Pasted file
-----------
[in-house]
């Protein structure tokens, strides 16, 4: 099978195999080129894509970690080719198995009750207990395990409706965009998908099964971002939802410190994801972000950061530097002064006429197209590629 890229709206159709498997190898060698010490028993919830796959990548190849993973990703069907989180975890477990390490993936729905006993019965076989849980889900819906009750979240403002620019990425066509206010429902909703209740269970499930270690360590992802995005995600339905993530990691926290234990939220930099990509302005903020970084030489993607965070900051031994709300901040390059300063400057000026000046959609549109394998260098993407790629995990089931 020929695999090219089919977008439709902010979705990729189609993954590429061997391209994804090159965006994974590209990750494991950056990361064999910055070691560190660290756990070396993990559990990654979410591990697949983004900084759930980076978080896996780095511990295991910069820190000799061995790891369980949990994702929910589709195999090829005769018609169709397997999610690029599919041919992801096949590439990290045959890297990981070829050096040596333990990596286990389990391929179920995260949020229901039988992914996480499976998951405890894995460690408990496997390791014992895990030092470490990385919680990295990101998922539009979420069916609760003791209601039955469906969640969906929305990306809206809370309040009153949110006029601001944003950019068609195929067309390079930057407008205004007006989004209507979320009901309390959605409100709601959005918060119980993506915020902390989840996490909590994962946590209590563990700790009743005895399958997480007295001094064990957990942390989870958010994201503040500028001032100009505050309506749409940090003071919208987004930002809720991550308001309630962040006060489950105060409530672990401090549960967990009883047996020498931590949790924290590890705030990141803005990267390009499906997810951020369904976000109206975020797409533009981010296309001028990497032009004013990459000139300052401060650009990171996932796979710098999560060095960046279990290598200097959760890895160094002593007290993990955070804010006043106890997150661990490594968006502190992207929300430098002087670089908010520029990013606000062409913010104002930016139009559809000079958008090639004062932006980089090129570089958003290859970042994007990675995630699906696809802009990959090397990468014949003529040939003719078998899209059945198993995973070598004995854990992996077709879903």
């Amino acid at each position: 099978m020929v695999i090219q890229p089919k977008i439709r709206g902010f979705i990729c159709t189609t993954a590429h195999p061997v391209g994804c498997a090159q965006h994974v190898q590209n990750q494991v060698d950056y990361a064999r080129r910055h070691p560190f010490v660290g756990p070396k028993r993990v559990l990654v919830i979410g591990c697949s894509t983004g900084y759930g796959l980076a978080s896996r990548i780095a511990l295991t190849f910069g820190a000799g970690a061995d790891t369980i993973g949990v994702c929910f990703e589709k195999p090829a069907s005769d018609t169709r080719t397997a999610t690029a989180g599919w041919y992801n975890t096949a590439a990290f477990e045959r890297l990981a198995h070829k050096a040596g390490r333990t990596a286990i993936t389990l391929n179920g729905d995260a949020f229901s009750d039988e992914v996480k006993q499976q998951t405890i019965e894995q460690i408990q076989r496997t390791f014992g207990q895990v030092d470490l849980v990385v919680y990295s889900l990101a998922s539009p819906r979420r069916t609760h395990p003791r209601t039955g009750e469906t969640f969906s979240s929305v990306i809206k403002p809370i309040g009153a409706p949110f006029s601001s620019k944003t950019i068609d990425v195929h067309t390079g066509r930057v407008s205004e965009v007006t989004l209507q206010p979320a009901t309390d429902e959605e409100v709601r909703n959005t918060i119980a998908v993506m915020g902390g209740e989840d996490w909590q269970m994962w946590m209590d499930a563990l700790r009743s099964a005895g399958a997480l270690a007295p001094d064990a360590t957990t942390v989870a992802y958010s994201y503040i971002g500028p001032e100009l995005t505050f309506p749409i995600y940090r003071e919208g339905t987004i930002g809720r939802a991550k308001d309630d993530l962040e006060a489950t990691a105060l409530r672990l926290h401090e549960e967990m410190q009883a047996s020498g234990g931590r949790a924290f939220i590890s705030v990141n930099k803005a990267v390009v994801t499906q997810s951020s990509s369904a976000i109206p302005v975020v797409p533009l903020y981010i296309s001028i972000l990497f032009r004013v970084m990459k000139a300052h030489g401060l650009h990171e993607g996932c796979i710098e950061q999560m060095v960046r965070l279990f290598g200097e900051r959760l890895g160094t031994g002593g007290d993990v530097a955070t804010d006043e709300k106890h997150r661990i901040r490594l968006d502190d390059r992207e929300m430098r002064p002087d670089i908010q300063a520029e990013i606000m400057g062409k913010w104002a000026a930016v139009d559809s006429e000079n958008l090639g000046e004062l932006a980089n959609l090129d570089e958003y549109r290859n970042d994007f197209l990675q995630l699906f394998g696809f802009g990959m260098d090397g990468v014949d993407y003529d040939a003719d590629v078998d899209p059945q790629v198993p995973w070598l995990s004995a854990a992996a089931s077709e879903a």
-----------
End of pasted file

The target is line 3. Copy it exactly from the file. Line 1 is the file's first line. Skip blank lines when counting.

């Amino acid at each position: 099978m020929v695999i090219q890229p089919k977008i439709r709206g902010f979705i990729c159709t189609t993954a590429h195999p061997v391209g994804c498997a090159q965006h994974v190898q590209n990750q494991v060698d950056y990361a064999r080129r910055h070691p560190f010490v660290g756990p070396k028993r993990v559990l990654v919830i979410g591990c697949s894509t983004g900084y759930g796959l980076a978080s896996r990548i780095a511990l295991t190849f910069g820190a000799g970690a061995d790891t369980i993973g949990v994702c929910f990703e589709k195999p090829a069907s005769d018609t169709r080719t397997a999610t690029a989180g599919w041919y992801n975890t096949a590439a990290f477990e045959r890297l990981a198995h070829k050096a040596g390490r333990t990596a286990i993936t389990l391929n179920g729905d995260a949020f229901s009750d039988e992914v996480k006993q499976q998951t405890i019965e894995q460690i408990q076989r496997t390791f014992g207990q895990v030092d470490l849980v990385v919680y990295s889900l990101a998922s539009p819906r979420r069916t609760h395990p003791r209601t039955g009750e469906t969640f969906s979240s929305v990306i809206k403002p809370i309040g009153a409706p949110f006029s601001s620019k944003t950019i068609d990425v195929h067309t390079g066509r930057v407008s205004e965009v007006t989004l209507q206010p979320a009901t309390d429902e959605e409100v709601r909703n959005t918060i119980a998908v993506m915020g902390g209740e989840d996490w909590q269970m994962w946590m209590d499930a563990l700790r009743s099964a005895g399958a997480l270690a007295p001094d064990a360590t957990t942390v989870a992802y958010s994201y503040i971002g500028p001032e100009l995005t505050f309506p749409i995600y940090r003071e919208g339905t987004i930002g809720r939802a991550k308001d309630d993530l962040e006060a489950t990691a105060l409530r672990l926290h401090e549960e967990m410190q009883a047996s020498g234990g931590r949790a924290f939220i590890s705030v990141n930099k803005a990267v390009v994801t499906q997810s951020s990509s369904a976000i109206p302005v975020v797409p533009l903020y981010i296309s001028i972000l990497f032009r004013v970084m990459k000139a300052h030489g401060l650009h990171e993607g996932c796979i710098e950061q999560m060095v960046r965070l279990f290598g200097e900051r959760l890895g160094t031994g002593g007290d993990v530097a955070t804010d006043e709300k106890h997150r661990i901040r490594l968006d502190d390059r992207e929300m430098r002064p002087d670089i908010q300063a520029e990013i606000m400057g062409k913010w104002a000026a930016v139009d559809s006429e000079n958008l090639g000046e004062l932006a980089n959609l090129d570089e958003y549109r290859n970042d994007f197209l990675q995630l699906f394998g696809f802009g990959m260098d090397g990468v014949d993407y003529d040939a003719d590629v078998d899209p059945q790629v198993p995973w070598l995990s004995a854990a992996a089931s077709e879903a």